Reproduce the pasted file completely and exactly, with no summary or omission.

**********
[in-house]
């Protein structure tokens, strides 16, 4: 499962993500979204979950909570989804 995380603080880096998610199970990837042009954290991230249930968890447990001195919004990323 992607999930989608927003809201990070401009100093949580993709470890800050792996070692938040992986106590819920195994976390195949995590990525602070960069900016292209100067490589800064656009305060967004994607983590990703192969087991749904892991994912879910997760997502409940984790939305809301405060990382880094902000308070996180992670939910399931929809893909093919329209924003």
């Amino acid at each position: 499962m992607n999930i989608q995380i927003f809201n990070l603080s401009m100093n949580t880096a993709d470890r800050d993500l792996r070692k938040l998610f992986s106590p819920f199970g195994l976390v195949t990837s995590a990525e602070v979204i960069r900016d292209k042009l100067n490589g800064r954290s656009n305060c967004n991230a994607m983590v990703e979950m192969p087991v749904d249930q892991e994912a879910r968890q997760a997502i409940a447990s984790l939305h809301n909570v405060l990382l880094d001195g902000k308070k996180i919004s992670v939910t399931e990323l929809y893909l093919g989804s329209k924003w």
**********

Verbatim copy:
[in-house]
């Protein structure tokens, strides 16, 4: 499962993500979204979950909570989804 995380603080880096998610199970990837042009954290991230249930968890447990001195919004990323 992607999930989608927003809201990070401009100093949580993709470890800050792996070692938040992986106590819920195994976390195949995590990525602070960069900016292209100067490589800064656009305060967004994607983590990703192969087991749904892991994912879910997760997502409940984790939305809301405060990382880094902000308070996180992670939910399931929809893909093919329209924003």
């Amino acid at each position: 499962m992607n999930i989608q995380i927003f809201n990070l603080s401009m100093n949580t880096a993709d470890r800050d993500l792996r070692k938040l998610f992986s106590p819920f199970g195994l976390v195949t990837s995590a990525e602070v979204i960069r900016d292209k042009l100067n490589g800064r954290s656009n305060c967004n991230a994607m983590v990703e979950m192969p087991v749904d249930q892991e994912a879910r968890q997760a997502i409940a447990s984790l939305h809301n909570v405060l990382l880094d001195g902000k308070k996180i919004s992670v939910t399931e990323l929809y893909l093919g989804s329209k924003w």